RE: Requirements for Secondary Certificates (#522)

That seems solvable in the long-term -- if it's a defined OID, then it eventually wouldn't be a "special request" but simply an option included as part of your request.  But certainly it will slow adoption, as first these CAs need to be updated to permit it.

To Ryan's question, it's a mix of concerns.  First, a fair segment of our customers are BYOC, so Let's Encrypt doesn't help them.  For those where we control the certificate provisioning process, the issue is this:  We've already received feedback that the origin of the primary connection wants control over whether "their" connection can be re-used and for which origins.  That doesn't entirely make sense to me, but it's there.  We've so far agreed to swallow that, but also requiring opt-in in the reverse direction seems likely to result in a relatively low total opt-in rate.  To be clear, that conclusion is primarily intuition from having had features that were opt-in rather than opt-out in the past, but it's shared by others involved with the feature that I've talked to.

I see the point about subcerts allowing the primary certificate to be kept at higher security.  Regardless, we need to ensure that a delegated credential can be used with Secondary Certificates, so that operators can move in that direction.  I think that's probably the right long-term place to end up -- the question is whether we require everyone to start there, too.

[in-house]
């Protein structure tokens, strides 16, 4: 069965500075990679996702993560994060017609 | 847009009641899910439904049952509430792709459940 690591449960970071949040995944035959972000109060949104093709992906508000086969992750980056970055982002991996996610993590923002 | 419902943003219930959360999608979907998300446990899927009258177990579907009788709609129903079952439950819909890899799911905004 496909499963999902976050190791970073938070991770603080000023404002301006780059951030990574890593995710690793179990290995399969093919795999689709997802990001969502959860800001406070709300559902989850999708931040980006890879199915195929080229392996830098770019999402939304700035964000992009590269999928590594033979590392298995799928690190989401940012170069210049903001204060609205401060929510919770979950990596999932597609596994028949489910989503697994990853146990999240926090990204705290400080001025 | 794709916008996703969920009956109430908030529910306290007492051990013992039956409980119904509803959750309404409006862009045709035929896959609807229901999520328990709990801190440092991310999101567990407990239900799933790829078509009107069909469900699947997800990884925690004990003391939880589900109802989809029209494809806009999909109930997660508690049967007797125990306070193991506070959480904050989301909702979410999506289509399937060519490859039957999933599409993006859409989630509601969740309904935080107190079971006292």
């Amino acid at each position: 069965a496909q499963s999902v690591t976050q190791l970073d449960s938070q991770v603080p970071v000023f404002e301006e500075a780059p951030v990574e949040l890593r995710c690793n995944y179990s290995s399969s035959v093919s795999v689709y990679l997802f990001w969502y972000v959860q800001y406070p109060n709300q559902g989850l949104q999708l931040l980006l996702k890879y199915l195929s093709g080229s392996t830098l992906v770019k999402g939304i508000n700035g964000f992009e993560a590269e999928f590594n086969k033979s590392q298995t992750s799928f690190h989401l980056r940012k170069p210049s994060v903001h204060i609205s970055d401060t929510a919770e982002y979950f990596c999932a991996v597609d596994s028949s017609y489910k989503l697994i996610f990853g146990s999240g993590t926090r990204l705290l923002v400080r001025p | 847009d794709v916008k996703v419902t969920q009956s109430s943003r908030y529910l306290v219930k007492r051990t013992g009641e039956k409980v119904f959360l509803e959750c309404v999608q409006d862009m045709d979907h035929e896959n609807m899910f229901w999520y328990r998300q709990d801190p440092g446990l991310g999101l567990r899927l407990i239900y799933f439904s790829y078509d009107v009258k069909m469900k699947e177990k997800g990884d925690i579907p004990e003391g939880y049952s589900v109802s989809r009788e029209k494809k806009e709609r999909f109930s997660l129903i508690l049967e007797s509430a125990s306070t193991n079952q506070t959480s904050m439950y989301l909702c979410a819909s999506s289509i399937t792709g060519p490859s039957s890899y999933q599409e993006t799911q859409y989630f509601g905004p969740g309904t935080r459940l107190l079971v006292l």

-----Original Message-----
From: [] 
Sent: Tuesday, April 10, 2018 12:37 PM
To: Ryan Sleevi <>
Cc: Mike Bishop <>; HTTP Working Group <>
Subject: Re: Requirements for Secondary Certificates (#522)

On Tue, Apr 10, 2018 at 03:11:15PM -0400, Ryan Sleevi wrote:
> On Tue, Apr 10, 2018 at 2:42 PM, Ilari Liusvaara 
> <>
> wrote:
> > > One proposal is to define a new OID and require it to be on any 
> > > certificates that servers present as Secondary.  This poses 
> > > substantial deployment problems.
> >
> > Yeah, that is going to have deployment problems.
> >
> I'd like to understand more about these deployment problems. It seems 
> these are based on assumption of long-lived certificates and the 
> difficulty of obtaining new certificates. However, a number of CDNs 
> and large providers are using automated APIs for their issuance and 
> renewal, and a number of CAs offer automated APIs for end-users, including, notably, Let's Encrypt.

The thing I am concerned about is one able to get suitable certificate at all, or if it requires some nasty (unscalable) "special request" (which, e.g., Let's Encrypt never does).


Received on Tuesday, 10 April 2018 20:10:09 UTC